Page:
ATTORNEY GENERAL'S RACE

To Gansler, Ambition Is Not a 4-Letter Word

Douglas F. Gansler, right, cheers on son Sam during a touch-football game in Rockville. At left is parent Jon Plebani. Between yells, Gansler talked politics.
Douglas F. Gansler, right, cheers on son Sam during a touch-football game in Rockville. At left is parent Jon Plebani. Between yells, Gansler talked politics. (Photos By Melina Mara -- The Washington Post)
By Philip Rucker
Washington Post Staff Writer
Friday, October 20, 2006

His eyes were on the field, watching his 12-year-old son play flag football. But Douglas F. Gansler's mind was on politics.

"I put a bumper sticker on your wife's car. Did you see that?" the Maryland attorney general candidate asked another father as they tossed a football back and forth during the Saturday morning game.

"Aren't we done with stickers yet?"

"See," Gansler said, "that's the thing people don't understand. We still have an election left."

Gansler, 43, is looking for a promotion. He has served nearly eight years as state's attorney in Montgomery County and is running for statewide office for the first time. He has been glad handing his way across Maryland, from black-tie formals to bull roasts.

Having survived a contentious primary to secure the Democratic nomination, Gansler is the favorite to win Nov. 7; one recent poll gave him a 28-percentage-point lead over his Republican opponent, Scott L. Rolle, the state's attorney in Frederick County a place Gansler jokingly has called "Fredneck County."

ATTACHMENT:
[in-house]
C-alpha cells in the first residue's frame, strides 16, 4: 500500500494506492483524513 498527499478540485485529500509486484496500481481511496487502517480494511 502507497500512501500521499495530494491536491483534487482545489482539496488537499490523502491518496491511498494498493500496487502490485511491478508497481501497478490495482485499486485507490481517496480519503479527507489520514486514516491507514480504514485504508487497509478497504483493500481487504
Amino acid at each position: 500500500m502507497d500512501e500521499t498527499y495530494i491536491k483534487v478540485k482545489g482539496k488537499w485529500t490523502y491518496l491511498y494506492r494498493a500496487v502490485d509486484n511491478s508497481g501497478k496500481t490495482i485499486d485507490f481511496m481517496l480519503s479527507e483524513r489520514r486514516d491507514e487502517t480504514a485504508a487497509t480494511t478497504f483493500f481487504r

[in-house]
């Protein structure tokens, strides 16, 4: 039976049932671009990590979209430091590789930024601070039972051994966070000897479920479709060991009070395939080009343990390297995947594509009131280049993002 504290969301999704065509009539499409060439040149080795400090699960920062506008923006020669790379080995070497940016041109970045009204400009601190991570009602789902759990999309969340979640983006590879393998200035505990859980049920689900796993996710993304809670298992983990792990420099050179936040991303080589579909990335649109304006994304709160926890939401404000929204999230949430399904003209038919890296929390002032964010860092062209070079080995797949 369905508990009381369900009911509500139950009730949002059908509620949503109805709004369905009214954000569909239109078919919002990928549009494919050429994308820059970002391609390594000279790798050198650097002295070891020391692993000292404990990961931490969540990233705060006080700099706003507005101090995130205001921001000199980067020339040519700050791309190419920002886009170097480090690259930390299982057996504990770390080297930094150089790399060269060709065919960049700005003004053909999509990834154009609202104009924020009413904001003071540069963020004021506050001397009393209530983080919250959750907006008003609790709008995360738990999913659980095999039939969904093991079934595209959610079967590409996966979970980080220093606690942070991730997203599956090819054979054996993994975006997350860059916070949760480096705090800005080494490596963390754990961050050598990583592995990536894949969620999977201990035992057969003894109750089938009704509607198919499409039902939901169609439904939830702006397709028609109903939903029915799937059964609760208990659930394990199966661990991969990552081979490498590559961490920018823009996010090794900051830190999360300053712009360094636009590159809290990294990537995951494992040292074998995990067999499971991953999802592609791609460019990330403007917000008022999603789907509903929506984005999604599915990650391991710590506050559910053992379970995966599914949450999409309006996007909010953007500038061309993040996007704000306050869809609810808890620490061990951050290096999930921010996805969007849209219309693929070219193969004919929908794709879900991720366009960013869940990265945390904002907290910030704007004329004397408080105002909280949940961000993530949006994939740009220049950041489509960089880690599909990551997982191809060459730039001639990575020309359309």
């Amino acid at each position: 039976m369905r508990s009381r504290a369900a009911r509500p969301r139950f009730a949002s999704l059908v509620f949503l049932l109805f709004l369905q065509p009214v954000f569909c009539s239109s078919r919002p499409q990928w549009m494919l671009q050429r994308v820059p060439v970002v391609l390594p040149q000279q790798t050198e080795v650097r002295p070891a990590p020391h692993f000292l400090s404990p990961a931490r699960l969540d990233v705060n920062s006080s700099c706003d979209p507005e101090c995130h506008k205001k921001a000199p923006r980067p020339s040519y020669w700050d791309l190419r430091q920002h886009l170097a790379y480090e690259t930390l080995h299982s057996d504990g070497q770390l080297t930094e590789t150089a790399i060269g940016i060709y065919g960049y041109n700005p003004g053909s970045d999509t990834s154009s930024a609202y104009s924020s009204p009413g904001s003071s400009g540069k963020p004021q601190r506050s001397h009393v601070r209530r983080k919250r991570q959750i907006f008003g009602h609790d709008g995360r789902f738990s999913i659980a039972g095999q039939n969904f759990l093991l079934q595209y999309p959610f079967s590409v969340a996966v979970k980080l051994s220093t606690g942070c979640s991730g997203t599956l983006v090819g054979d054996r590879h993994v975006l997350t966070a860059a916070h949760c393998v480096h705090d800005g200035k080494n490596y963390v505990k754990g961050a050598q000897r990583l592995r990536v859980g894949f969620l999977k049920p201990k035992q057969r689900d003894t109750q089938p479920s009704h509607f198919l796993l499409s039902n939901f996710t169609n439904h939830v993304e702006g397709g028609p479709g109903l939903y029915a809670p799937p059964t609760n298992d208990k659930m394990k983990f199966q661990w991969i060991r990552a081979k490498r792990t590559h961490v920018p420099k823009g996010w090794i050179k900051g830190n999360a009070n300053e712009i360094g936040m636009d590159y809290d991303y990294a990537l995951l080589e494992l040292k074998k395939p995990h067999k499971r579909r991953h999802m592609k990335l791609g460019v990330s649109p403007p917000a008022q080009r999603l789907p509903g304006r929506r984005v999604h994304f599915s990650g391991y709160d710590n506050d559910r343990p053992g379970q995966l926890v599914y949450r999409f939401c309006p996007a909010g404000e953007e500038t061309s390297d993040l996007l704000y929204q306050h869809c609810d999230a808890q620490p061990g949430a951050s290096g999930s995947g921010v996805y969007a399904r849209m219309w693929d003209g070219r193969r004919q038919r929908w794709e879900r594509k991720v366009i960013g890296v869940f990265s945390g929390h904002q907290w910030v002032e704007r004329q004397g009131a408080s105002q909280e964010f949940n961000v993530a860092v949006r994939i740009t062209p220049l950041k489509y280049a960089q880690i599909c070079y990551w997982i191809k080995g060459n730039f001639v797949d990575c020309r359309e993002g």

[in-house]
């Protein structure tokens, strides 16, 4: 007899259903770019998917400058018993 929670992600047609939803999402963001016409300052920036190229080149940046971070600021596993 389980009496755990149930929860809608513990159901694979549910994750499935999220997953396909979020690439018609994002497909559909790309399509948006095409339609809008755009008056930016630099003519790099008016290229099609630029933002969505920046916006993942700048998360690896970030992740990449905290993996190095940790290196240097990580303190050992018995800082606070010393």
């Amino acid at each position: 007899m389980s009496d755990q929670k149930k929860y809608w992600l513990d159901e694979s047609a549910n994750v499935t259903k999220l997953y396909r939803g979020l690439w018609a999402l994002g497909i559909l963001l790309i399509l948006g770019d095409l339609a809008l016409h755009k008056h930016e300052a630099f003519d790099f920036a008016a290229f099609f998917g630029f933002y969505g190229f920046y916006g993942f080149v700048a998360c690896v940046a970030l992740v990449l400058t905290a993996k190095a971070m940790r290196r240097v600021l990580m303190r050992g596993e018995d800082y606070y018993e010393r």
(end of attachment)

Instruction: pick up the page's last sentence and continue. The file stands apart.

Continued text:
Throughout his life -- as a son of elite Washington, a star on Yale University's winning lacrosse team, a tough prosecutor and a father cheering his sons on the football field -- Gansler has exhibited a charm and swagger that have earned him loyal friends and serious detractors. What friends see as straight-talking affability that makes him at ease as a politician, his foes see as ego and ambition that drive him to be the center of attention.

Gansler doesn't deny that he's ambitious. He just doesn't see anything wrong with it.

If elected attorney general, for instance, he said he wants to be the Eliot Spitzer of Maryland. He wants to take on polluters of the Chesapeake Bay the way Spitzer, New York's attorney general and a candidate for governor, took on the white-collar criminals of Wall Street.

"Here's the thing: Eliot Spitzer, who is in a picture right there, right below Toby Keith there," Gansler said, pointing to framed photos of the politician and the country music star in his Rockville office. "He has shown the power of what an attorney general can accomplish."

Gansler held up a photograph of human waste being dumped into the Potomac River. "I'm going to be the environmental attorney general," he said. "We're going to conduct an environmental audit where we go mile by mile to every river, stream, tributary and the bay, and if there are polluters, we're going to prosecute them."

Gansler has developed a reputation as a tough prosecutor since blazing onto Montgomery's political scene in 1998. He has surrounded himself with smart, organized lawyers, many fiercely loyal.


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